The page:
What would happen if Fiorito or Page were asked to host their respective races with no spectators?
For Page at Sonoma, the idea was unpalatable.
“The challenge with an NHRA event is that a no-fans event doesn’t work economically—unlike our NASCAR race, which has a hefty TV rights fee. For our drag race, the bulk of the revenue comes from spectator admissions and the money the spectators spend while they’re here,” the Sonoma boss said. “If you tried to put on a race with no spectators, then you’d have all of the expense and none of the income. That’s a model that just doesn’t work.”
Page added, “We’re taking the long view on everything, but I’m just saying when you look at the overall economics of a spectator-less event, it’s a lot more challenging for an NHRA race than a NASCAR one. You’re heavily reliant on the on-site revenue, admissions and hospitality.”
Fiorito took a completely different approach regarding Seattle, saying, “You have to remember that although the NHRA’s TV model is pay-to-play at this point and although the TV production costs may exceed the TV advertising revenue, it also is enormously important to their series sponsors.
“In a direct cost analysis of the event, spectators are enormously important. But I wouldn’t downplay the importance of the number of eyes watching the TV show, which may greatly increase at the point where people are unable to show up to the event by either restriction or personal fear. Some people aren’t going to show up to a crowded stadium, regardless of whether it’s legal, because they are in high-risk groups or are immune-compromised or are elderly (which is a significant portion of our fans). So those numbers of eyes watching the TV show becomes more important to the series sponsors.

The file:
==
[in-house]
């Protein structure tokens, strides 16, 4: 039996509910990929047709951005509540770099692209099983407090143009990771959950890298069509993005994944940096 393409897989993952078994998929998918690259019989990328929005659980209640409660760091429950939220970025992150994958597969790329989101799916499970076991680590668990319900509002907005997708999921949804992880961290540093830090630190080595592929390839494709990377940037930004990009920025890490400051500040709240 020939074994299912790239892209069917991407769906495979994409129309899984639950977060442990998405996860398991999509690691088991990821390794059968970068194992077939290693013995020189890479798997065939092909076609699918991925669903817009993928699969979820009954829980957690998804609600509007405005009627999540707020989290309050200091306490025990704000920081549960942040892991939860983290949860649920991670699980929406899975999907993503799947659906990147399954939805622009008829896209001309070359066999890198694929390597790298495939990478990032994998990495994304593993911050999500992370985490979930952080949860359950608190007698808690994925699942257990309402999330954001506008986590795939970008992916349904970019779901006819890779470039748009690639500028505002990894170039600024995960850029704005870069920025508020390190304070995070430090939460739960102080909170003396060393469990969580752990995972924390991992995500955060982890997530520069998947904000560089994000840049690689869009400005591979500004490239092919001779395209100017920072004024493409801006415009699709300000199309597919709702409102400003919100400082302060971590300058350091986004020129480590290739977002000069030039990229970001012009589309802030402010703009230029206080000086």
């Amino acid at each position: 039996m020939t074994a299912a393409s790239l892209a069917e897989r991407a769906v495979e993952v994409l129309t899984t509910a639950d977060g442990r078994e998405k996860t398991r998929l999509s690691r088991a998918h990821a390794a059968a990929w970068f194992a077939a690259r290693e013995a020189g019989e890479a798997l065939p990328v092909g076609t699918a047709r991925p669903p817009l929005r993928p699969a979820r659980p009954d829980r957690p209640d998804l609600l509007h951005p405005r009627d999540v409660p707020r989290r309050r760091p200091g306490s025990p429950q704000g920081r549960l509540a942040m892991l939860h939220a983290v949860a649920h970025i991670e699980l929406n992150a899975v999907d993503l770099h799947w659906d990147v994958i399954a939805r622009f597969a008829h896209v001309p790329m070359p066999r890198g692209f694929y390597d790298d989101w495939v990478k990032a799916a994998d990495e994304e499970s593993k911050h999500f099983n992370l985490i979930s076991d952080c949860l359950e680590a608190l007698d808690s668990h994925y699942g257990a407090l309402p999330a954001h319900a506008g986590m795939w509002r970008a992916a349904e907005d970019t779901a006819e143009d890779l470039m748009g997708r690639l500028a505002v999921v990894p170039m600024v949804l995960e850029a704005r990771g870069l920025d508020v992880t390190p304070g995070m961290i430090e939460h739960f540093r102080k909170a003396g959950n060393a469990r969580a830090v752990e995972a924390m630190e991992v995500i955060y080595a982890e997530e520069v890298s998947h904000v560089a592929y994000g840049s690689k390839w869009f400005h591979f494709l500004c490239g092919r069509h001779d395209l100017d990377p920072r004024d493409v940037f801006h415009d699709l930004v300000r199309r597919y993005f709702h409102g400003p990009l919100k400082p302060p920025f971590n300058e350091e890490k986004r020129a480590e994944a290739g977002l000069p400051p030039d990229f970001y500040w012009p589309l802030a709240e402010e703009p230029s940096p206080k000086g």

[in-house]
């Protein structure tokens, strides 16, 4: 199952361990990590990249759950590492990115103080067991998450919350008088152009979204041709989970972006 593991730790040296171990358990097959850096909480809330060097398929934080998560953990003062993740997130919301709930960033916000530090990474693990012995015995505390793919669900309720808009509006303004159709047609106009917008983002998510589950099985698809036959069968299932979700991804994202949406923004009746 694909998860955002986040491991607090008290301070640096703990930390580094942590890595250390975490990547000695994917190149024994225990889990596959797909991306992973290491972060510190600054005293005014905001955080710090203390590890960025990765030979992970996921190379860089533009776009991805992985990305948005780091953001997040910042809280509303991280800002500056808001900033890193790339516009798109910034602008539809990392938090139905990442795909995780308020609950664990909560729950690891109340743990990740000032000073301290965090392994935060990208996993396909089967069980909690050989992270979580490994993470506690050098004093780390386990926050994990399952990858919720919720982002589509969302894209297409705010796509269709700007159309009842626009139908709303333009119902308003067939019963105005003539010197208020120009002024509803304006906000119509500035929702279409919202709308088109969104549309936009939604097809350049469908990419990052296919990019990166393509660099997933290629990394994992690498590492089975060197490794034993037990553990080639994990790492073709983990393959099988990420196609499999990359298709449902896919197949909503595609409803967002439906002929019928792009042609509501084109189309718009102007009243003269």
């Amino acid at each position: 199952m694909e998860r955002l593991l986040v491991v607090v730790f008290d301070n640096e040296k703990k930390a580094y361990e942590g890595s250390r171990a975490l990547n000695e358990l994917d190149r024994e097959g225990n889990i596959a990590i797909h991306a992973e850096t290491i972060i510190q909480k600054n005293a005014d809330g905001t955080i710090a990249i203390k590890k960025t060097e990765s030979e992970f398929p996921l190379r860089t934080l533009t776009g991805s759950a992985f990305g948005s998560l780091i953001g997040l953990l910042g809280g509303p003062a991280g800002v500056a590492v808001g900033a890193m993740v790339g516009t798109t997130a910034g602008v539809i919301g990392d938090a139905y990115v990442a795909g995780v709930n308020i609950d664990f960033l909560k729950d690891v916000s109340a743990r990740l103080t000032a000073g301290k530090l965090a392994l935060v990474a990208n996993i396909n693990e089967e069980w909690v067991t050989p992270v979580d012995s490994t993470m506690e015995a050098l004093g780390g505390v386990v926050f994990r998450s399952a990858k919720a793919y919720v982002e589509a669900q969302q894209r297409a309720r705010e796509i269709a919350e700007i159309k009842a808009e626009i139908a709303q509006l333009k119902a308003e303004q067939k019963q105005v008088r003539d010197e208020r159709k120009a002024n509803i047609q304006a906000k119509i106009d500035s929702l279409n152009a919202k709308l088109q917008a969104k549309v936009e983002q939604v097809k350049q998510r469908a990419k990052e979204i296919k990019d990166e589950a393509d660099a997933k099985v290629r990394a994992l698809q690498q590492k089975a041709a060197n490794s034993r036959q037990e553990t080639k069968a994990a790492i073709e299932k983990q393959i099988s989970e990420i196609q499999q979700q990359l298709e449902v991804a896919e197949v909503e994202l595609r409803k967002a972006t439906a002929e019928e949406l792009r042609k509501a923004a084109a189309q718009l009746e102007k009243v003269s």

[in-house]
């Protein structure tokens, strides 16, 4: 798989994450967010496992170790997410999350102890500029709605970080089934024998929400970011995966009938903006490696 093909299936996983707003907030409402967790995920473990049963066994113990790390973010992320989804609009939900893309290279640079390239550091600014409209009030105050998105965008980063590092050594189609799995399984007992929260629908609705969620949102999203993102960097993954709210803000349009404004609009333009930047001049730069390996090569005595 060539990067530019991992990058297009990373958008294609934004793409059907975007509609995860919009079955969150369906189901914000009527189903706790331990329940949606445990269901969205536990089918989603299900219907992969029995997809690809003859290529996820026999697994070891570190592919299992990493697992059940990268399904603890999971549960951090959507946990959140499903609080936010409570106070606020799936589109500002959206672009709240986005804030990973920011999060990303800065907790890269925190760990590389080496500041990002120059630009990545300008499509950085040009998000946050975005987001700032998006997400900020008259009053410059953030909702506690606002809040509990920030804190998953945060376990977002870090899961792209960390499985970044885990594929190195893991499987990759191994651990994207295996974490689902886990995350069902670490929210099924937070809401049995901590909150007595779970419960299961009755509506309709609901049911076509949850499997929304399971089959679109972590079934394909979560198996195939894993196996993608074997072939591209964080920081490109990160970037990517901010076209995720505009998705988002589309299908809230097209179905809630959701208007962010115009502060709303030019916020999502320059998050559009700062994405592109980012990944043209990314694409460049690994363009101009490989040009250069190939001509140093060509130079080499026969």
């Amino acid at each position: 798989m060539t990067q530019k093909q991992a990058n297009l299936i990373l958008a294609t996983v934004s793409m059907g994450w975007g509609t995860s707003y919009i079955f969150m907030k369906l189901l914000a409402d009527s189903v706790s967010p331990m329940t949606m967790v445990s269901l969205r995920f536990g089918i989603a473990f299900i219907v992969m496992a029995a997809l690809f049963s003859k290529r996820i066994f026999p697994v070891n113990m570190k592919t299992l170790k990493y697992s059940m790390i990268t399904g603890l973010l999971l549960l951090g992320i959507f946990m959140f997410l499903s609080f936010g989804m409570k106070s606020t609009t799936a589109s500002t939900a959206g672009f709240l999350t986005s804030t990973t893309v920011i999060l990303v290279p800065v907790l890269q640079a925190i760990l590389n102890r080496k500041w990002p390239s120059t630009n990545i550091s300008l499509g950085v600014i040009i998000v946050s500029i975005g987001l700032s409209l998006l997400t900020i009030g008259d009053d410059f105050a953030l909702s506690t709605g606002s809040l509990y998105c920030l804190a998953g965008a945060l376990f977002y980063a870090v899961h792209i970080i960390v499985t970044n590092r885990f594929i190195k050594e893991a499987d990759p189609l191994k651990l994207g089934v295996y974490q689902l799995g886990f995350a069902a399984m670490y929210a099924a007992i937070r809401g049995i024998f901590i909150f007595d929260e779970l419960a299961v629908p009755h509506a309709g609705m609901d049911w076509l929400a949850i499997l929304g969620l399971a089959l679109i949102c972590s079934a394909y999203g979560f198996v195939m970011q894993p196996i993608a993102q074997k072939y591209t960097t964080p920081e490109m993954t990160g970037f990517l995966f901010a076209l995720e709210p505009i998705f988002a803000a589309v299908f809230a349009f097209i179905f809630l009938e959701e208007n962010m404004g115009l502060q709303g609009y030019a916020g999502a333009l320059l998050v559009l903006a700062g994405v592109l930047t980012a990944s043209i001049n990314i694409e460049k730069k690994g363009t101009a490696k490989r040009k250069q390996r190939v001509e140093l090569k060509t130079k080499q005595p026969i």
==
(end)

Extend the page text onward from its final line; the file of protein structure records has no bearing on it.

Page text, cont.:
“If I’m Mello Yello, what do I want right now? I want my name in front of as many people as I can get. NHRA gets exactly what’s going on, and they’re going to do whatever they can to keep their series sponsors happy, to keep the race-team sponsors happy,” he said. “My gut tells me that the race-team sponsors associate more importance with the million people that are watching it on TV rather than the 30,000 people in the stadiums watching. Just the numbers dictate that. It’s enormously important to both race teams’ sponsorship and series sponsorship to get this thing in the books and get it in front of the eyes watching on TV— which I think is going to greatly increase during this pandemic.”